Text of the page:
Sheepherding Remains a Lonely Life

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Paco Iturrirria

Paco Iturrirria came to the United States from Spain in 1952. Once a sheepherder, he is now a herd owner. Anne Marie Ruff hide caption

toggle caption Anne Marie Ruff

For more than a century, sheepherding in much of the American West has been the domain of Basque immigrants from the Pyrennees of Spain and France. While new immigrants are taking their place and mobile phones are now part of a herders' kit, the long lonely hours are still the same.


From NPR News, this is ALL THINGS CONSIDERED. I'm Jennifer Ludden.

In the American West, some things change and some things always stay the same. This is a story that has a little of both. For over a century Basque immigrants from the Pyrenees of Spain and France herded sheep high in the mountains throughout the West. Sheepherders are still there, though they mostly come from other countries. And while there are now cell phones and some other modern conveniences, there are still the long, lonely hours to deal with. Anne Marie Ruff reports from Kern County, California.

(Soundbite of sheep)

ANNE MARIE RUFF reporting:

Not far from a rocket launch pad in the Tehachapi Mountains, thousands of sheep graze on the dusty green brush of the Mojave Desert, just as they have every summer since the 1880s. If you follow the dirt tracks off the highway, you might find a sheepherder's camp, and you might even find a herder living all alone with his flock. But if you drive a hundred miles through the Tehachapi Pass into Bakersfield, you can find a place where the herders, past and present, flock for food and company.

(Soundbite of ambient noise in restaurant)

RUFF: This is the Noriega Hotel, a Basque boardinghouse and restaurant catering to sheepherders since 1893. Pierre Arriett(ph), a French Basque, just celebrated his 80th birthday at the Noriega.

And when did you come to America?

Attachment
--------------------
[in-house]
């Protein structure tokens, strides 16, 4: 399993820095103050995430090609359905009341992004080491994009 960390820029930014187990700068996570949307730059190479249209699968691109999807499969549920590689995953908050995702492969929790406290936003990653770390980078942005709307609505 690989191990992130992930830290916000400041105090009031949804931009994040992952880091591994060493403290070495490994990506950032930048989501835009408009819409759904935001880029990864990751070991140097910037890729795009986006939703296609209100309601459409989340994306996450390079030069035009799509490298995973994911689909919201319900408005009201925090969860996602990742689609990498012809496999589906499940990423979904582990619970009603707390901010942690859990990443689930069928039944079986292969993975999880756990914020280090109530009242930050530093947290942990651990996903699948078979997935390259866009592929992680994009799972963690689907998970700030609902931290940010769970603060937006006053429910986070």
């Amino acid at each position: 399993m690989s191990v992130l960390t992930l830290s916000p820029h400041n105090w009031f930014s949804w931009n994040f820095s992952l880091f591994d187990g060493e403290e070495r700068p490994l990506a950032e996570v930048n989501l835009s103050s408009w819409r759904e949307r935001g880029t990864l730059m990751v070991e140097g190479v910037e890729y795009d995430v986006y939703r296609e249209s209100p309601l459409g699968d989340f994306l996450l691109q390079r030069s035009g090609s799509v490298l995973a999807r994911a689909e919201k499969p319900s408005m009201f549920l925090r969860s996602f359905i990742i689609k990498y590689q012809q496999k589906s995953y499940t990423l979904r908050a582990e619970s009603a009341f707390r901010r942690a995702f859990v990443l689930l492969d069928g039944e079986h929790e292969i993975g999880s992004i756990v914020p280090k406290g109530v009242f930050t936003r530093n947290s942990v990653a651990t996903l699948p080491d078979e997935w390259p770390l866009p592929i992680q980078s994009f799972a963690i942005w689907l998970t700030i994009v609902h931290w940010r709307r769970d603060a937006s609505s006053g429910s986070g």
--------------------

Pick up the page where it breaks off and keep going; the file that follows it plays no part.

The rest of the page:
Mr. PIERRE ARRIETT (Former Sheepherder): America, OK, 1950.

RUFF: And what did you do when you first got here?

Mr. ARRIETT: Sheepherder.

RUFF: And how many years did you do that for?

Mr. ARRIETT: For 20 years.

RUFF: Aside from the Noriega, there are a dozen other Basque restaurants in Bakersfield. Until the 1980s, when the economy in the Pyrenees improved, almost every herder in California's Central Valley came directly from the Basque country. Pierre says he started out living in a tent and then a trailer, eating lots of lamb meat and cooking his own bread, alone for months at a time. He quit herding because he got so lonely.

These days most of the sheepherders are from Peru and Chile. Many of the herd owners are now Basque. Paco Iturrirria was once a Basque herder. He came from Spain in 1952 and worked for two years before he was given his first wages. Now he himself is a herd owner. He looks like a cowboy with a weathered face, wearing boots and jeans and talking about how herding has changed.

Mr. PACO ITURRIRRIA (Herd Owner): Completely different because at that time we don't even have refrigerators. We have to make the fire, and now they have butane stoves to cook and everything now.

RUFF: Part of the reason for the change is a 2001 state labor law that, for the first time, provided herders with a minimum wage of $1,200 a month. The law also calls for herd owners to outfit herders' camps with telephones or radios and bathing facilities. Chris Schneider, the executive director of Central California Legal Services, was a driving force behind the new work standards.

Mr. CHRIS SCHNEIDER (Executive Director, Central California Legal Services): This industry for years has lived outside the law.

RUFF: He says that 90 percent of the 500 or so herders in California still work in conditions that aren't completely up to code.

(Soundbite of sheep)

RUFF: Back up in the Mojave Desert, a Peruvian herder lists the amenities of his sheepherding life, along with a fully equipped camper trailer.

Unidentified Man: (Foreign language spoken)

RUFF: He says he has a television and mobile phone and access to a truck to drive to the local town. But conditions are not perfect. He has a 55-gallon drum of water and a shovel for his bathroom needs. And he won't give his name because he's afraid his boss might punish him for speaking out.

Paco Iturrirria claims his herders' camps are up to code. And whatever the working conditions here, many are eager for the job.

Mr. ITURRIRRIA: You've got dozens and dozens. They want to come this way because everybody tells you, `I want to bring my brother. I want to bring my uncle. I want to bring my nephew. I want to bring my son.'

RUFF: They want to come, but right now there are actually few jobs. This century-old way of life may be disappearing as the sheep industry shrinks in California, with increasing restrictions on public grazing land. For NPR News, I'm Anne Marie Ruff.

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